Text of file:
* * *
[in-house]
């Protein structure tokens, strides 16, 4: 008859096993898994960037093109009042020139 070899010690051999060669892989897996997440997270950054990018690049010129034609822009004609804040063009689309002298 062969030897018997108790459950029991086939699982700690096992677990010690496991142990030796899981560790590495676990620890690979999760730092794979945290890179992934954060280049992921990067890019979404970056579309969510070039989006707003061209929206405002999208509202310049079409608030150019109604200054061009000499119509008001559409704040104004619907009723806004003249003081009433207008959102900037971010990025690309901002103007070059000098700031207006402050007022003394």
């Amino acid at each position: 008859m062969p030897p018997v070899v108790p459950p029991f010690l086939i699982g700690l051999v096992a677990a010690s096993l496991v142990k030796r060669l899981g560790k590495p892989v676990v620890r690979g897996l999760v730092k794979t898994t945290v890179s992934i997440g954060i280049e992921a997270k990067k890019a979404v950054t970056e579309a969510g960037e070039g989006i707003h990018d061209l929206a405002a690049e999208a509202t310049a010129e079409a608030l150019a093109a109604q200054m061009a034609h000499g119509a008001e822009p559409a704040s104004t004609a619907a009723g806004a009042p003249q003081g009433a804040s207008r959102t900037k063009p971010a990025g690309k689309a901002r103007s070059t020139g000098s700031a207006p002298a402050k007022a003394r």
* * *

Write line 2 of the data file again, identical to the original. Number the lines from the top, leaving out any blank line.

């Protein structure tokens, strides 16, 4: 008859096993898994960037093109009042020139 070899010690051999060669892989897996997440997270950054990018690049010129034609822009004609804040063009689309002298 062969030897018997108790459950029991086939699982700690096992677990010690496991142990030796899981560790590495676990620890690979999760730092794979945290890179992934954060280049992921990067890019979404970056579309969510070039989006707003061209929206405002999208509202310049079409608030150019109604200054061009000499119509008001559409704040104004619907009723806004003249003081009433207008959102900037971010990025690309901002103007070059000098700031207006402050007022003394």